Notice Letter on NVRA Enforcement in Nevada

Notice Letter on NVRA Enforcement in Nevada

March 7, 2016
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Dear Secretary Cegavske:

We write on behalf of Mi Familia Vota Education Fund, Eleanor Newell, and other persons similarly situated to notify you that the State of Nevada is not in compliance with Section 5 of the National Voter Registration Act of 1993 (“NVRA”). 52 U.S.C. § 20504. Nevada is failing to provide its citizens with NVRA-mandated voter registration opportunities through the Department of Motor Vehicles (“DMV”) when they apply for, renew, or submit a change of address with respect to a driver’s license or state-issued identification card.

As Nevada’s chief election official, you are responsible for ensuring the State’s compliance with the NVRA. We therefore urge you to take immediate steps to bring the State into compliance with Section 5.

We are ready and eager to work with you to remedy Nevada’s non-compliance. As you are well aware as a result of our Section 7 lawsuit, Dēmos and Project Vote each have ten years of experience in working with states across the country, either cooperatively or through litigation, to ensure compliance with the NVRA. While we would prefer to work cooperatively, we are prepared to initiate litigation at the end of the statutory 90-day waiting period should Nevada fail to remedy its violations of the NVRA. See 52 U.S.C. § 20510(b).

The Requirements of the National Voter Registration Act

Section 5 of the NVRA requires that the DMV provide a voter registration opportunity simultaneously with any driver’s license or state-issued identification card application, renewal or change of address. Specifically, each application for a driver’s license or non-driver identification card submitted to the DMV, including any renewal application, “shall serve as an application for voter registration ... unless the applicant fails to sign the voter registration application.” 52 U.S.C. § 20504(a)(1). If the voter is already registered, the application or renewal “update[s] any previous voter registration by the applicant.” Id. § 20504(a)(2). The voter registration portion of the application “may not require any information that duplicates information required in the driver's license portion of the form,” except a second signature and an attestation of eligibility. Id. § 20504(c)(2)(A). Furthermore, any additional information required for voter registration may be only the minimum amount necessary to prevent duplicate voter registrations and to enable election officials to assess eligibility and administer the election process. Id. § 20504(c)(2)(B). The voter registration portion of the form must also include various statements and disclosures related to voter eligibility and restrictions on the use of information provided on the voter registration form. Id. § 20504(c)(2)(C)-(D).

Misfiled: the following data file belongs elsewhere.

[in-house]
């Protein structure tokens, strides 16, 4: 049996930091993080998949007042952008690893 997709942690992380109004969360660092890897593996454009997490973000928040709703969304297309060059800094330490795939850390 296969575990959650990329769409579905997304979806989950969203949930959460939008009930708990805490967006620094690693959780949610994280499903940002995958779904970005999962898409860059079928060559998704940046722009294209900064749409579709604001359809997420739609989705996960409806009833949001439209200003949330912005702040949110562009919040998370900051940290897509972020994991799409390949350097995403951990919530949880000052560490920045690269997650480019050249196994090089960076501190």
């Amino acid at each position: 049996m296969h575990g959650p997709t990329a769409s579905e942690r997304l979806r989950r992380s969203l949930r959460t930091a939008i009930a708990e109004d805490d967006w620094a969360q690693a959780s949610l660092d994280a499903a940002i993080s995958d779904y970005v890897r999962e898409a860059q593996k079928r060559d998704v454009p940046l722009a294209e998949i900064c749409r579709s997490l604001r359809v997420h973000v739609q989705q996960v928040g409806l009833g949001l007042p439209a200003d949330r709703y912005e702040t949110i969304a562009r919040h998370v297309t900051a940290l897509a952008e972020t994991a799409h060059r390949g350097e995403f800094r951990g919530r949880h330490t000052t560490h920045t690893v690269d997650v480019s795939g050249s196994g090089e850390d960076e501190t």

The NVRA also requires that any driver’s license change of address form “shall serve as notification of change of address for voter registration ... unless the registrant states on the form that the change of address is not for voter registration purposes.” Id. § 20504(d). In other words, when a voter changes her address with the DMV, the voter’s registration address must also be updated unless the voter opts out. Section 5 of the NVRA does not distinguish between moves within a county or moves to a new county, and a voter’s registration address must therefore be updated wherever she moves within a state.

Finally, the DMV must transmit to election officials all completed voter registration applications within 10 days, unless the application is received within 5 days of the registration deadline, in which case it must be transmitted within 5 days. Id. § 20504(e).

Nevada’s Non-Compliance with Section 5 of the NVRA

I. Nevada’s Driver’s License Application and Renewal Processes Violate the NVRA